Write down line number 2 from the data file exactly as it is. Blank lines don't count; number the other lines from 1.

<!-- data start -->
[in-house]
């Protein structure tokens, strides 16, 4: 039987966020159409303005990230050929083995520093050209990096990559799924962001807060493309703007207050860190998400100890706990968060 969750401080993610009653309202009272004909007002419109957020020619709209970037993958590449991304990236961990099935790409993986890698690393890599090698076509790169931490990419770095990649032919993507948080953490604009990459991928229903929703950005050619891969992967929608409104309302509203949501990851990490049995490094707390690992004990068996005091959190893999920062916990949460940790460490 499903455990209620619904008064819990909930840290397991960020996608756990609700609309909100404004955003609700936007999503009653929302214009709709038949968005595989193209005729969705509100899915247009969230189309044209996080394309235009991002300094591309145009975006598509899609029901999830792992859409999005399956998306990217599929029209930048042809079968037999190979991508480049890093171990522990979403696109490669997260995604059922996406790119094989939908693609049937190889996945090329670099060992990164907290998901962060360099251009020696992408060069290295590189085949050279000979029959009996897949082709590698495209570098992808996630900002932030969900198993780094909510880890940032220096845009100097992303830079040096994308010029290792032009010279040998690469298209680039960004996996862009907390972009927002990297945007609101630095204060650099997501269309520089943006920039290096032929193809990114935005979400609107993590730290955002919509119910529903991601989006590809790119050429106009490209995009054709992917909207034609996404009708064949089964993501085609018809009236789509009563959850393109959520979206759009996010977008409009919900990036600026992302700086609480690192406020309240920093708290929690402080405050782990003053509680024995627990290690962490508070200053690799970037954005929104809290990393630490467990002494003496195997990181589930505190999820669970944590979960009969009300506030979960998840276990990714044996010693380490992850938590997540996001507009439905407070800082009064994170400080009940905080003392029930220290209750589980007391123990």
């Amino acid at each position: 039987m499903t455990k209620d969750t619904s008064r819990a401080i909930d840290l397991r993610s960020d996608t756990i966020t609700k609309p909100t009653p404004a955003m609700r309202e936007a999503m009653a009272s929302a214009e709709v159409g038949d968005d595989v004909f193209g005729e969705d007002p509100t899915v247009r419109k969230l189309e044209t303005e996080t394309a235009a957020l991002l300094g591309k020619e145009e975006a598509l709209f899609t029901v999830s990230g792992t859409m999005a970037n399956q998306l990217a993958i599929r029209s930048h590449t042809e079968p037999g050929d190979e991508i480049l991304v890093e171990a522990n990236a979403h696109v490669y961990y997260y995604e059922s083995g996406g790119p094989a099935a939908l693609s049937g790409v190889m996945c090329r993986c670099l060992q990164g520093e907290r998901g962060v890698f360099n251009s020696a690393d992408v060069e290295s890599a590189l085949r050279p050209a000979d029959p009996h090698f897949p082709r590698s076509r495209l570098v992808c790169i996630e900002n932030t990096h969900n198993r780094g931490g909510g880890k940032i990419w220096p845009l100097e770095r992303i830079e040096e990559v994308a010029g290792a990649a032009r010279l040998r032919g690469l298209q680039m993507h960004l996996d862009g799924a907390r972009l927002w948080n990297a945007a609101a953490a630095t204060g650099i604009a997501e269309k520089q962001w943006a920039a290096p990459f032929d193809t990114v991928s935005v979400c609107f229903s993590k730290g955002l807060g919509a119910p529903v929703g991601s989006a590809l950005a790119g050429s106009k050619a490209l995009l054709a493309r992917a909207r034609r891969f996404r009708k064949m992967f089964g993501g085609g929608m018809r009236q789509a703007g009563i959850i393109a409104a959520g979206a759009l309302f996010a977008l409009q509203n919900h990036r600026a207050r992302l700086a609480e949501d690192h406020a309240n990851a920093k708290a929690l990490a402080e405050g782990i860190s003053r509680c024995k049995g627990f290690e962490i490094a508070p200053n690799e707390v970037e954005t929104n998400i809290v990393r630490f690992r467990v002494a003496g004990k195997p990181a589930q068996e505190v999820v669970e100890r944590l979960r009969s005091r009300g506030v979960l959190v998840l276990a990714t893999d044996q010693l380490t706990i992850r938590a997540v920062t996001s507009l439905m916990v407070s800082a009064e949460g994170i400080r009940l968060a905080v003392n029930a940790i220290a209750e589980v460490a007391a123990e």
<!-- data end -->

């Protein structure tokens, strides 16, 4: 039987966020159409303005990230050929083995520093050209990096990559799924962001807060493309703007207050860190998400100890706990968060 969750401080993610009653309202009272004909007002419109957020020619709209970037993958590449991304990236961990099935790409993986890698690393890599090698076509790169931490990419770095990649032919993507948080953490604009990459991928229903929703950005050619891969992967929608409104309302509203949501990851990490049995490094707390690992004990068996005091959190893999920062916990949460940790460490 499903455990209620619904008064819990909930840290397991960020996608756990609700609309909100404004955003609700936007999503009653929302214009709709038949968005595989193209005729969705509100899915247009969230189309044209996080394309235009991002300094591309145009975006598509899609029901999830792992859409999005399956998306990217599929029209930048042809079968037999190979991508480049890093171990522990979403696109490669997260995604059922996406790119094989939908693609049937190889996945090329670099060992990164907290998901962060360099251009020696992408060069290295590189085949050279000979029959009996897949082709590698495209570098992808996630900002932030969900198993780094909510880890940032220096845009100097992303830079040096994308010029290792032009010279040998690469298209680039960004996996862009907390972009927002990297945007609101630095204060650099997501269309520089943006920039290096032929193809990114935005979400609107993590730290955002919509119910529903991601989006590809790119050429106009490209995009054709992917909207034609996404009708064949089964993501085609018809009236789509009563959850393109959520979206759009996010977008409009919900990036600026992302700086609480690192406020309240920093708290929690402080405050782990003053509680024995627990290690962490508070200053690799970037954005929104809290990393630490467990002494003496195997990181589930505190999820669970944590979960009969009300506030979960998840276990990714044996010693380490992850938590997540996001507009439905407070800082009064994170400080009940905080003392029930220290209750589980007391123990």